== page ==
“…During his long years of service in the R.H.N., in the most difficult moments, war or in peace, on every occasion he executed his duty with the exemplary conscientiousness that characterizes him and with superior understanding of the seriousness of the moment…”
Gregory Mezeviris narrates:
“In May 1947 I was promoted to Vice-Admiral and at my new rank I retained the duties of Chief of the General Staff of the Navy (G.S.N.) untill September. In September 1947 the new Minister of the Navy A.Sakellariou, Chief of the G.S.N. during the War period in Greece, informed me that I was going to assume the duties of Inspector General of the Navy. This position was reinstated and according to pre-war tradition was taken over by the most senior officer of the Corps. With the new Law the position of Admiral Chief was abolished and Rear-Admiral P.Antonopoulos was destined for the position of Chief of the G.S.N., rather than his senior A. Leontopoulos who had briefly replaced me a year ago [see: The Navy during the Civil War].
This prospect did not please me. The position of the Chief of the G.S.N. is one of action, while the duties of Inspector General are loosely defined; it’s a position of honor destined to those that after a long career have reached the top of the hierarchy and is the last before their retirement. I consider however that is the right of the Minister of the Navy and the Government to choose the Chief of the G.S.N. that they trust, as it is the only way to secure a smooth cooperation for sake of the Navy. I therefore didn’t express any objection and as member of the Supreme Naval Committee I voted for the officer who had been chosen and who had many professional qualifications. At the meeting where these changes were decided, the Minister of the Navy and the Chiefs of the British and American Naval Missions praised the way I executed my duties as Chief of the General Staff of the Navy.
Giving substance to an honorific position
Since I was offered the position of the Inspector General, the only way to make this assignment more desirable was to give substance to my new duties. I was given a staff of senior officers from all branches and I benefited from the backing of the Minister who was giving special importance to my new mission.
I started my inspections at the facilities of the Naval Command of Western Greece and her ships operating in the Gulf of Corinth that had been very intensively operating against the guerilla for the past few months. Next, I inspected the facilities of the Naval Command of Corfu where I even visited observation posts perched on steep mountaintops. The observation post crews were very surprised to see an Admiral climbing up to their positions. I finally inspected in detail all the Services of the Navy and arranged so that each Service was to be inspected at least once a year.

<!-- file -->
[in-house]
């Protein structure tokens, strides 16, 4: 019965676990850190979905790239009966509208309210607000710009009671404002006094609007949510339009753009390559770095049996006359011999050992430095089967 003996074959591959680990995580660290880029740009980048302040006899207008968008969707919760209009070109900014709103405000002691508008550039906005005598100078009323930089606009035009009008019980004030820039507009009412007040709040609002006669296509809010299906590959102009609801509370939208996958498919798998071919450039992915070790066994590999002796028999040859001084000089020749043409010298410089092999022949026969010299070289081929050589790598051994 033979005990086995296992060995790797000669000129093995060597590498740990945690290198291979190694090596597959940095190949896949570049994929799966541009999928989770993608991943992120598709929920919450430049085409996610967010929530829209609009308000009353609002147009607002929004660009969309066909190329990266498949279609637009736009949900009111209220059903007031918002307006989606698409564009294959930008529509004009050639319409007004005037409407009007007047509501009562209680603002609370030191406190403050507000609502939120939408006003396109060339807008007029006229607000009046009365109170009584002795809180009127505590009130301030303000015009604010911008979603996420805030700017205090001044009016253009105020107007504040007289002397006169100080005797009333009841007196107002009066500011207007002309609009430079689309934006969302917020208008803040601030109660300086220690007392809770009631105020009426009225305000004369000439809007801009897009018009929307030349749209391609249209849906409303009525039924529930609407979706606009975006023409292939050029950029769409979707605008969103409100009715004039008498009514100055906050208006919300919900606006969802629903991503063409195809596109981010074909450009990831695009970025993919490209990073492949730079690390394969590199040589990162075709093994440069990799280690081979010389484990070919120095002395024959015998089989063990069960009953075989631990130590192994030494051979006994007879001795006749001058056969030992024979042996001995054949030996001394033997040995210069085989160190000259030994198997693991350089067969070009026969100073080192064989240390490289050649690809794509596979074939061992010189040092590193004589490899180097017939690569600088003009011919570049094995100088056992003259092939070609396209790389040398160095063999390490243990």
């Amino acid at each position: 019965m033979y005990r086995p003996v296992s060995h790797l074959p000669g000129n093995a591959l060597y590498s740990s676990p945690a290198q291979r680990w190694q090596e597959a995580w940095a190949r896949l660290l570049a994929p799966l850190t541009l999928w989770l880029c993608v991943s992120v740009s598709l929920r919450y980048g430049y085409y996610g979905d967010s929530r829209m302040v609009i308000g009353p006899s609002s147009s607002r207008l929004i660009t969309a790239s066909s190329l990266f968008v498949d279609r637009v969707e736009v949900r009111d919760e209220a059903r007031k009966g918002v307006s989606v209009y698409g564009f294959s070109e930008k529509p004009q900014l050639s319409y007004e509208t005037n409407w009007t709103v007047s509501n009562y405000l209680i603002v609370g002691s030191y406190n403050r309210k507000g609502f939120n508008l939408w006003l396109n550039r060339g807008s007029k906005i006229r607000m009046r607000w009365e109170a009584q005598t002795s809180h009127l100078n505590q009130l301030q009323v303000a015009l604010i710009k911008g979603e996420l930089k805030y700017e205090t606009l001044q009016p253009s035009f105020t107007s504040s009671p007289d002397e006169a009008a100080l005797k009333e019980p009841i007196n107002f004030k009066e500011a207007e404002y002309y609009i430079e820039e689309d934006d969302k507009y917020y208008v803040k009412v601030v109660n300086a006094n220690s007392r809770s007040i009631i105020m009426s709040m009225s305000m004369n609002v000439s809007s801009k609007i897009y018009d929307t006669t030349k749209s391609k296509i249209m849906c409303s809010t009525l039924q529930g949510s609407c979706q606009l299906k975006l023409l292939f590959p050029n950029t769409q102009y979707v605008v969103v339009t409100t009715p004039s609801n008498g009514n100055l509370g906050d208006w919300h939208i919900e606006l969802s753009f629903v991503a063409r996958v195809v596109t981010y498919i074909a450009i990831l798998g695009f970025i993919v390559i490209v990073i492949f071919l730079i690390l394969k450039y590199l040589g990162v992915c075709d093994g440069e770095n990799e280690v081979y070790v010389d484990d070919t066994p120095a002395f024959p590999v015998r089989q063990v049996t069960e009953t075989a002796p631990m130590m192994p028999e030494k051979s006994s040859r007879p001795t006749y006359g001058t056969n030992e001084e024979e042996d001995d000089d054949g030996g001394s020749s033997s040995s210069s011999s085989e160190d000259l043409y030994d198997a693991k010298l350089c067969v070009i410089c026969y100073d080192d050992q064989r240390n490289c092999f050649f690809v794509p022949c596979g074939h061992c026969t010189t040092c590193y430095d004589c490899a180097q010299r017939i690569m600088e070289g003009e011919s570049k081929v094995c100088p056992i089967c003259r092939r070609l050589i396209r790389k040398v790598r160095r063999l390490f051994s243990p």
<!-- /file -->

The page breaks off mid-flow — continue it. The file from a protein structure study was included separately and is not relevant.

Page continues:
These inspections were done in a much more extensive way than previously. I was inspecting the personnel, listening to their complaints, inspecting in detail any kind of installation and equipment maintenance and the bookkeeping. I also ordered the execution of general maneuvers. In addition, I was reviewing the general organization of the Services and making recommendations for the improvement of their operating procedures. After each inspection a long detailed report was prepared and submitted to the minister with copies to the interested parties, their supervisors and to all Central Services. In these reports the observed deficiencies were mentioned, it was determined if they were due to an inefficiency of the audited unit, or to the absence of measures that should have been taken by the Central Command Services. At the same time the reports stressed whatever deserved congratulations, which were more frequent than the shortcomings. For that reason, despite the fact that this kind of inspection is a big nuisance for the Services, many Heads of Services were asking me to speed up their own inspection. They were taking advantage of the opportunity to show the results of their actions, the progress made and express at the same time their complaints for requests that the Central Command had not satisfied, as they knew that the Minister was carefully studying my reports. The Minister had demanded by circular that those responsible for taking action, after careful study of my reports, submit their action plan with the measures to be taken in order to apply without delay my proposals. I don’t know whether the Ministers that took office during my second year of service as Inspector General had been carefully studying my reports, but the naval Services had made it a practice to take them seriously into account.
February 1949, inspection of the R. Naval Base by G. Vasiliades, Minister of the Navy, accompanied by Vice Admiral Mezeviris, Inspector General of the R.H.N., Rear Admiral Antonopoulos Chief of the General Staff of the Navy, Rear Admiral Flokas, Chief of the Naval Base and Mr Snakenberg, Chief of the American Mission.